Muscat: Passengers flying to the United States from Oman via the United Arab Emirates (UAE), Qatar, Kuwait, and Saudi Arabia cannot carry any electronic device larger than a cell phone after new restrictions were imposed by the US government.
UAE-based Emirates Airlines confirmed in an email to the Times of Oman that the new security directive issued by the US Transportation Security Administration (TSA), states that electronic devices larger than a cell phone/smart phone, excluding medical devices, cannot be carried in the cabin of the aircraft. “The directive comes into effect from Saturday (March 25, 2017), and is valid until October 14, 2017.
“It is applicable to all US-bound passengers from the Dubai International Airport, whether originating or transiting through. Emirates requests that all passengers travelling to the US pack all electronic devices larger than a cell phone/smart phone in their checked-in baggage,” the Emirates spokesperson said.
According to the US Embassy in Muscat’s spokesperson Christy Watkins, the US Embassy in Muscat is aware of aviation security enhancements for 10 specific airports with direct commercial flights to the United States.
For specific information related to aviation security enhancements, travellers are encouraged to visit the Department of Homeland Security’s (DHS’s) website at https://www.dhs.gov/news-releases/fact-sheets.
Britain follows suit
Britain has also introduced restrictions on carry-on electronic goods on direct inbound flights from Turkey, Lebanon, Jordan, Egypt, Tunisia and Saudi Arabia for the safety of the public, a spokesman for Prime Minister Theresa May said on Tuesday.
“Direct flights to the UK from these destinations continue to operate to the UK subject to these new measures being in place,” the spokesman told reporters.
“We think these steps are necessary and proportionate to allow passengers to travel safely.”
Phones, laptops or tablets over 16 cm in length, 9.3 cm in width and with a depth of over 1.5 cm will not be allowed into the cabin. These items would have to be in checked-in hold luggage, the spokesman added.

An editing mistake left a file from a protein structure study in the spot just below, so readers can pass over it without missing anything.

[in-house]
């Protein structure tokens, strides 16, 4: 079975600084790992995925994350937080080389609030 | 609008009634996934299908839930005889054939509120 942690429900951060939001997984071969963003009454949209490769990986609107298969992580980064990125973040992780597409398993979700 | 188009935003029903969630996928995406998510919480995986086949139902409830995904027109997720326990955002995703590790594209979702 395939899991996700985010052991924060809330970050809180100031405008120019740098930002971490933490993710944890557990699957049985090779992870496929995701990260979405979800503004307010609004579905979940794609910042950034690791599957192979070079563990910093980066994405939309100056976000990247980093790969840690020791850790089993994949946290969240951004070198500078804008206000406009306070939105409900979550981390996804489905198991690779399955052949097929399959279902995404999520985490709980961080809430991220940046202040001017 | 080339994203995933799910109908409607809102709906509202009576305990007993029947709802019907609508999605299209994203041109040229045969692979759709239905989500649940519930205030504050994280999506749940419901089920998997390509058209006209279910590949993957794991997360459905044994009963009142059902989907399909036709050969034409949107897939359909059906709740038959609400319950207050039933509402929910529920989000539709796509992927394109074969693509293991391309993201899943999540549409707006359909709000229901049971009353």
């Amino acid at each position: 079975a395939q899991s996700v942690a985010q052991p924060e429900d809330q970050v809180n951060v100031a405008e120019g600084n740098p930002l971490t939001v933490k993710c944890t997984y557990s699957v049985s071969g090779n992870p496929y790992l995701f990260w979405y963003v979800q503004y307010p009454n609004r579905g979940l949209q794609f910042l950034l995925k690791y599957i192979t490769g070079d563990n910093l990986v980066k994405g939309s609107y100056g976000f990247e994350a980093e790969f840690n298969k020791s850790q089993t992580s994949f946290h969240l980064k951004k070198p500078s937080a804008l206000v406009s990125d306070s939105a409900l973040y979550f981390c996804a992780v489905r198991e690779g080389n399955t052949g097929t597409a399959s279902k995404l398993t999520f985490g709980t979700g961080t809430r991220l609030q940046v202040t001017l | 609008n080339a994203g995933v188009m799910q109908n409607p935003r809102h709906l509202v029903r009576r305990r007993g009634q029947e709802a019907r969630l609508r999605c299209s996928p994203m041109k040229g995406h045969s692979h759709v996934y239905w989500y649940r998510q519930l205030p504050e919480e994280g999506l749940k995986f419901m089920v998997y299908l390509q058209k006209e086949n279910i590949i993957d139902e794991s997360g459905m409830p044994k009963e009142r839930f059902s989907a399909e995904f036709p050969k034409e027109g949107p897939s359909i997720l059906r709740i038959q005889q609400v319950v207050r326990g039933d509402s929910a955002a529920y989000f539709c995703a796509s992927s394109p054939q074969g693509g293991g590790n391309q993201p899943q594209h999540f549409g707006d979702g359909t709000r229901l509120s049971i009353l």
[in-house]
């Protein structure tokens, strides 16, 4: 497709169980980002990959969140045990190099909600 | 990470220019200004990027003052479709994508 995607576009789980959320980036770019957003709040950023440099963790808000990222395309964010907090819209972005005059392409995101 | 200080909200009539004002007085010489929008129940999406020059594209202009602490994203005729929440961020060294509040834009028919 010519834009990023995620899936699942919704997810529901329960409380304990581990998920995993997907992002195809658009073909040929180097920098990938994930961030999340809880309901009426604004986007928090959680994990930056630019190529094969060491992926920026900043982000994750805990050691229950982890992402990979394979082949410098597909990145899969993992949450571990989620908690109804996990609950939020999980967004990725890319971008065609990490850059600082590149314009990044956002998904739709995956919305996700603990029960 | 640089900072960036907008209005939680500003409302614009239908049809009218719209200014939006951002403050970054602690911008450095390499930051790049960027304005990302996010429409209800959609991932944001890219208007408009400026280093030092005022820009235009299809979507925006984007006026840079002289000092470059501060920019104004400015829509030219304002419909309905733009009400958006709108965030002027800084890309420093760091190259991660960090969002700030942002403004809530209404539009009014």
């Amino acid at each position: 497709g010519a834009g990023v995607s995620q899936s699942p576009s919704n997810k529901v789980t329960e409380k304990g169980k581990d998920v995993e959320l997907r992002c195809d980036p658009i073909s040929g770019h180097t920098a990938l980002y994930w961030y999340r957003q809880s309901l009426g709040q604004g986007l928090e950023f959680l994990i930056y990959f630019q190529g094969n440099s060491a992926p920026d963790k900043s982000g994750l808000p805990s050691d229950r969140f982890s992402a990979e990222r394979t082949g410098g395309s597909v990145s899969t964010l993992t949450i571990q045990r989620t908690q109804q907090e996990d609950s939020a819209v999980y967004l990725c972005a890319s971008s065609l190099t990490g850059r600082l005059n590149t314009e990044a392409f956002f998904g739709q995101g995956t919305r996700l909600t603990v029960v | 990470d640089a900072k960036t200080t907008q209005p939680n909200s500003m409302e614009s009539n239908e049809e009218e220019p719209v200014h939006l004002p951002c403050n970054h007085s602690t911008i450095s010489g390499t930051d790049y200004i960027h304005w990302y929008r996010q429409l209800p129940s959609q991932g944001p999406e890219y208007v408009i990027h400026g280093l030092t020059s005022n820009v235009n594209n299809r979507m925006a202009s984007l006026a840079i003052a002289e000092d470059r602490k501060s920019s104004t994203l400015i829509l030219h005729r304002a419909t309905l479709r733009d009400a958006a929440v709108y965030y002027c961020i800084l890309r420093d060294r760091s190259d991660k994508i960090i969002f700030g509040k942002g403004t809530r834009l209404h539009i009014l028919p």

The factsheet shared by US TSA states that aviation security enhancements apply to 10 specific airports.
The US Department of Homeland Security stated in the factsheet that evaluated intelligence indicates that terrorist groups continue to target commercial aviation and are aggressively pursuing innovative methods to undertake their attacks, including smuggling explosive devices in various
“Based on this information, the Secretary of Homeland Security John Kelly and Transportation Security Administrator Acting Administrator Huban Gowadia have determined it necessary to enhance security procedures for passengers at certain last point of departure airports to the United States,” the factsheet stated.
The foreign airports affected as a result are the Queen Alia International Airport (AMM), Cairo International Airport (CAI), Ataturk International Airport (IST), King Abdul-Aziz International Airport (JED), King Khalid International Airport (RUH), Kuwait International Airport (KWI), Mohammed V Airport (CMN), Hamad International Airport (DOH), Dubai International Airport (DXB), and the Abu Dhabi International Airport (AUH).
An Etihad Airways spokesperson said: “Following a directive from U.S. authorities affecting selected airports, Etihad Airways has advised that guests travelling to the United States from the Abu Dhabi International Airport are not permitted to carry electronic devices larger than a cell phone or smart phone in the cabin.”
“Mobile phones and medical devices are permitted, but larger items, such as laptops, tablets, cameras and e-readers will need to be placed into checked-in